MERY-SUR-OISE, France – Mazda lures journalists from at least four continents to the outskirts of Paris to take a close look at its all-new Mazda6, an indicator of how critical a role the revamped midsize sedan and wagon will play in the auto maker’s future.

“It’s very important,” CEO Takashi Yamanouchi tells WardsAuto on the eve of the Mazda6 wagon’s Paris auto show debut, “not only in terms of money-making, but also for building the brand.”

The retooled flagship, with its all-new chassis, focus on light-weighting and lineup of signature Skyactiv powertrains, is very much the auto maker’s standard-bearer as it looks to grow its presence in world markets.

Mazda is venturing most aggressively into Russia and China, countries where the new midsize car ultimately will be assembled and counted on for a high degree of company sales.

The auto maker also is looking to grow its overall U.S. volume to 400,000 units annually within three or four years, Yamanouchi says, up from about 260,000 expected in 2012. “We will introduce eight new Skyactiv powertrains in the U.S. market (in the coming years),” he adds.

The ’14 Mazda6 incorporates the marque’s new “Kodo, soul of motion” styling theme that debuted on the Shinari concept at the 2010 Los Angeles auto show and has been featured on other concepts since.

Chief Designer Akira Tamatanisays it is meant to embody “beauty, strength and the motion of animals,” with its maximized wheelbase, rearward-rising profile, bulging fenders and muscle-like taut character lines that sweep along the side of the car from front to back.

The design delivers a more mature look for the brand known for its smiling front fascias and styling philosophy skewed decidedly toward “cute.”

Light-weighting also is emphasized with the new model. No opportunity was overlooked as Mazda cuts critical grams from components as small as a single bolt and sparkplug. A European-spec sedan with the biggest-displacement gasoline engine weighs in at about 2,900 lbs. (1,330 kg), compared with the current U.S. model’s roughly 3,300 lbs. (1,497 kg).

That, plus its advanced Skyactiv powertrain lineup, is meant to maximize fuel economy in the new Mazda6. Depending on the market, powerplant choices include two 2.0L gasoline engines rated at 143 hp and 162 hp, plus the flagship 2.5L rated at 189 hp. Diesel offerings include a pair of 2.2L turbocharged 4-cyl. engines, rated at 147 hp and 173 hp but delivering considerably more torque at 280 lb.-ft. (380 Nm) and 309 lb.-ft. (420 Nm), respectively.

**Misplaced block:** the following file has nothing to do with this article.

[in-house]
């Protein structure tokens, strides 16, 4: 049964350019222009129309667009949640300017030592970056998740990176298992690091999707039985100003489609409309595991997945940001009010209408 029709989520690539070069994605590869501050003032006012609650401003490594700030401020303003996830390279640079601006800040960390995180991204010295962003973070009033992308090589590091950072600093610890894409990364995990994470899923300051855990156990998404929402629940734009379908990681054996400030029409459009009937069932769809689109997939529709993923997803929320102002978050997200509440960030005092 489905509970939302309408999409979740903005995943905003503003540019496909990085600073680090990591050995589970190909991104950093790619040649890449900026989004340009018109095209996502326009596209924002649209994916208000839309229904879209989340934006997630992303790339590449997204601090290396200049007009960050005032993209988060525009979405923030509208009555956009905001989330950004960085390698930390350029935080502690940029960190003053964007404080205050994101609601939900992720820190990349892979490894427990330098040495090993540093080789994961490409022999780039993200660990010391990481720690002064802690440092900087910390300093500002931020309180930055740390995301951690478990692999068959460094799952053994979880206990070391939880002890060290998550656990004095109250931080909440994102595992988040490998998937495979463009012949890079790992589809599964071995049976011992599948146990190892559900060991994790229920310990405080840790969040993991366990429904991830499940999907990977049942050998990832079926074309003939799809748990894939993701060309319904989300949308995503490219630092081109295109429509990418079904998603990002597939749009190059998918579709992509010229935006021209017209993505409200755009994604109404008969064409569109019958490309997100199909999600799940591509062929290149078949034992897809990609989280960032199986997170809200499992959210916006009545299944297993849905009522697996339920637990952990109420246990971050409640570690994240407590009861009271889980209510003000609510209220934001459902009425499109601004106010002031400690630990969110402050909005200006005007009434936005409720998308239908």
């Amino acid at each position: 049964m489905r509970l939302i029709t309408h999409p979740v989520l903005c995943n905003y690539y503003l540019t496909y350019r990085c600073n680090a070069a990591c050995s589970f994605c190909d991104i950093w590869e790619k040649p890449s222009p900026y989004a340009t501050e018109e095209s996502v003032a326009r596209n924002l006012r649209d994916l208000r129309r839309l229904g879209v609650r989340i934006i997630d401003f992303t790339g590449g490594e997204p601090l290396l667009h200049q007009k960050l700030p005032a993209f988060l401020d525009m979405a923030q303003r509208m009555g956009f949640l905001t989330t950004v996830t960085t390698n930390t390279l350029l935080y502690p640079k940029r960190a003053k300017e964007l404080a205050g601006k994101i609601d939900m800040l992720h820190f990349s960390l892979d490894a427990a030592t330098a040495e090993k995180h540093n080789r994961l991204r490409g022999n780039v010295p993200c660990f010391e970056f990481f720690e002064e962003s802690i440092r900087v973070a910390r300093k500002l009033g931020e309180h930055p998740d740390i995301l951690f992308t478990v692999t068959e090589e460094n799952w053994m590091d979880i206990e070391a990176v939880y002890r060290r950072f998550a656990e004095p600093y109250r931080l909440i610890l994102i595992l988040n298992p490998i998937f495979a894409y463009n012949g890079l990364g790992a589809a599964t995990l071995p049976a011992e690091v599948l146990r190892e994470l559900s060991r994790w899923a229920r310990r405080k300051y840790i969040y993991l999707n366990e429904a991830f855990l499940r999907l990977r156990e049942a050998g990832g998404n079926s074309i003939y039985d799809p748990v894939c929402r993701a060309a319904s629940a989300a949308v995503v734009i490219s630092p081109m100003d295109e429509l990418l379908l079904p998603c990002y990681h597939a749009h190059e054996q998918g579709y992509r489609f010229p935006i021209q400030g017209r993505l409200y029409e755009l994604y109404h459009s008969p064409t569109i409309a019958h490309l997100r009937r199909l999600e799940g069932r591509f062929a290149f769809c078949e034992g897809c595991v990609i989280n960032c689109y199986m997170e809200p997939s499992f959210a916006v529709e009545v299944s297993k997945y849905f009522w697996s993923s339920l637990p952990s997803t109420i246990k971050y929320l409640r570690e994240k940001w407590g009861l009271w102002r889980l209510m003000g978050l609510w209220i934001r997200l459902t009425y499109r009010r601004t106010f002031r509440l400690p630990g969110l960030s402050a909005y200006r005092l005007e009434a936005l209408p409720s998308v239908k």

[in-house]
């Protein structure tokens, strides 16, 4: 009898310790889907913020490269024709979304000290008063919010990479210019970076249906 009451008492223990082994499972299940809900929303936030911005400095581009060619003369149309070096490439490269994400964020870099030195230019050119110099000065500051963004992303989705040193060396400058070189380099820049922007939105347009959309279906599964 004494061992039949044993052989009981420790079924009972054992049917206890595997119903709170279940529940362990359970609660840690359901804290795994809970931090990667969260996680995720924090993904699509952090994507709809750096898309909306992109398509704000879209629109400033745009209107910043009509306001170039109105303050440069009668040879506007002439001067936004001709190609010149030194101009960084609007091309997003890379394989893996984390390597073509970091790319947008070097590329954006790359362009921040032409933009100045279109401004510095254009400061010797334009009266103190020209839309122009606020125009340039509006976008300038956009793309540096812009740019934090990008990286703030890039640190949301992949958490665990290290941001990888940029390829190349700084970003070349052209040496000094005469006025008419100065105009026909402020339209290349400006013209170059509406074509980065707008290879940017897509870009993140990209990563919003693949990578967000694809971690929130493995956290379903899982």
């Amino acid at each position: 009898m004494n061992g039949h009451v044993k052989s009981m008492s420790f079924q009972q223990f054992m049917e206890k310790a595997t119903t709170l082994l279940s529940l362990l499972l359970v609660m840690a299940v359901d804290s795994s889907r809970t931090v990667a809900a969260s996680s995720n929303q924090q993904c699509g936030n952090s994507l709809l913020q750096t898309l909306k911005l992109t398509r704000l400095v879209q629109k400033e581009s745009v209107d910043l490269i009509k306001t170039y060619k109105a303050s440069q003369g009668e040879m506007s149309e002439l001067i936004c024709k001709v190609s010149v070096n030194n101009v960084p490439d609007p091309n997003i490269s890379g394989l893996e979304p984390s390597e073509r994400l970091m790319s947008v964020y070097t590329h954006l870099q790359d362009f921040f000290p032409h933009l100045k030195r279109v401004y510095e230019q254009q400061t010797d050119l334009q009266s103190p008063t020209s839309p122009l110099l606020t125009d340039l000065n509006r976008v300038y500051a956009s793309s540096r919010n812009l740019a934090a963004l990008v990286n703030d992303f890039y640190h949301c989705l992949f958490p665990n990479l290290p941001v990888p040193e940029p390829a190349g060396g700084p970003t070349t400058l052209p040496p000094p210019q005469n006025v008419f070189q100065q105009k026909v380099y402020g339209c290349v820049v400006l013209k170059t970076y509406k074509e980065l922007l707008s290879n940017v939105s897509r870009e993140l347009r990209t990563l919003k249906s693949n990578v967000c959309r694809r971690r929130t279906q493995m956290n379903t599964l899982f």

Six-speed manuals will be offered with all engines, depending on the market.

Combined fuel economy for the gasoline engines ranges from 37-42 mpg (6.3-5.5 L/100 km) on the European test cycle. The diesels are rated at 49-60 mpg (4.8-3.9 L/100 km), Mazda says.

Inside, the car blends a driver-oriented cockpit with some more luxurious accents, such as chrome-like door handles and steering-wheel trim.

Features include Mazda’s new i-ELOOP system, which captures energy during deceleration and stores it in a capacitor to help power electrical devices. The auto maker says that draws up to 10% less power directly from the engine, maximizing fuel economy. Mazda’s i-STOP stop/start system further increases efficiency.

Safety systems available include radar-based smart cruise control, smart brake support, high-beam control, adaptive front lighting, lane-departure warning and rear-vehicle monitoring. Not all systems will be available in all markets.

Mazda will have capacity for 120,000 units at its Hofu, Japan, plant, with output for the U.S. market expected to begin this month. China will have capability to build another 120,000 units, but that production is earmarked entirely for the domestic market.

Mazda is building new assembly and engine plants in Mexico, with output of Mazda2 and Mazda3 cars expected to get under way next year. But there are no plans to build the Mazda6 there for now. Production of the current Mazda6 ended recently at the auto maker’s Flat Rock, MI, joint venture with Ford, where no additional Mazda output is scheduled.

The auto maker is looking to repeat the success of its CX-5 cross/utility vehicle around the world. Initially, Mazda launched with global capacity for 160,000 units. It recently increased that to 200,000 and will hike that again by year’s end to 240,000. The CX-5 marked the debut of the Skyactiv powertrain lineup.

“That’s been an absolute home run,” notes Mazda North America CEO Jim O’Sullivan.

The auto maker hopes the new Mazda6 will make it two in a row.